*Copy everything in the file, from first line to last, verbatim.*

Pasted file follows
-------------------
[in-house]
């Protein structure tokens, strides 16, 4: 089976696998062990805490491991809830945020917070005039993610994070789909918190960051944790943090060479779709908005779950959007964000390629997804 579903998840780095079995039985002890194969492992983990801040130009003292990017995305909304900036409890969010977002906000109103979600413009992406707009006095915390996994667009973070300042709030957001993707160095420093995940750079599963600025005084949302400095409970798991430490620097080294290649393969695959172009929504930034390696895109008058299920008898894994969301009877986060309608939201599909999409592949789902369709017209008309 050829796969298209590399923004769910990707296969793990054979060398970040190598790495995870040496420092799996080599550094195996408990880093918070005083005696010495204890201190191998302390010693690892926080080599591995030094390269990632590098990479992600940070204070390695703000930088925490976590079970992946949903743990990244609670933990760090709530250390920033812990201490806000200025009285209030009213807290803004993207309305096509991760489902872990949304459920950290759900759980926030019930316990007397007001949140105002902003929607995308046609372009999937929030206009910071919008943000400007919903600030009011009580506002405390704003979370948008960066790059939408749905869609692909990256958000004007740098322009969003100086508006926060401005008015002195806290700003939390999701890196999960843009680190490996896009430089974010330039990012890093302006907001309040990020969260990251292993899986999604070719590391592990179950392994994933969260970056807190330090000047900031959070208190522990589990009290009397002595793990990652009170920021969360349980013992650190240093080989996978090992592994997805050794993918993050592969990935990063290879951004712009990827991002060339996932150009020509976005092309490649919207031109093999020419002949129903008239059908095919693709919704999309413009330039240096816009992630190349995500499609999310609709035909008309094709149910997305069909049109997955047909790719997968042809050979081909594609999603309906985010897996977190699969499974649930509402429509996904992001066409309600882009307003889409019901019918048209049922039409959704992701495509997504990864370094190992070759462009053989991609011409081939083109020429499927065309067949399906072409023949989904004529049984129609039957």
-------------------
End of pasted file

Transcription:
[in-house]
């Protein structure tokens, strides 16, 4: 089976696998062990805490491991809830945020917070005039993610994070789909918190960051944790943090060479779709908005779950959007964000390629997804 579903998840780095079995039985002890194969492992983990801040130009003292990017995305909304900036409890969010977002906000109103979600413009992406707009006095915390996994667009973070300042709030957001993707160095420093995940750079599963600025005084949302400095409970798991430490620097080294290649393969695959172009929504930034390696895109008058299920008898894994969301009877986060309608939201599909999409592949789902369709017209008309 050829796969298209590399923004769910990707296969793990054979060398970040190598790495995870040496420092799996080599550094195996408990880093918070005083005696010495204890201190191998302390010693690892926080080599591995030094390269990632590098990479992600940070204070390695703000930088925490976590079970992946949903743990990244609670933990760090709530250390920033812990201490806000200025009285209030009213807290803004993207309305096509991760489902872990949304459920950290759900759980926030019930316990007397007001949140105002902003929607995308046609372009999937929030206009910071919008943000400007919903600030009011009580506002405390704003979370948008960066790059939408749905869609692909990256958000004007740098322009969003100086508006926060401005008015002195806290700003939390999701890196999960843009680190490996896009430089974010330039990012890093302006907001309040990020969260990251292993899986999604070719590391592990179950392994994933969260970056807190330090000047900031959070208190522990589990009290009397002595793990990652009170920021969360349980013992650190240093080989996978090992592994997805050794993918993050592969990935990063290879951004712009990827991002060339996932150009020509976005092309490649919207031109093999020419002949129903008239059908095919693709919704999309413009330039240096816009992630190349995500499609999310609709035909008309094709149910997305069909049109997955047909790719997968042809050979081909594609999603309906985010897996977190699969499974649930509402429509996904992001066409309600882009307003889409019901019918048209049922039409959704992701495509997504990864370094190992070759462009053989991609011409081939083109020429499927065309067949399906072409023949989904004529049984129609039957």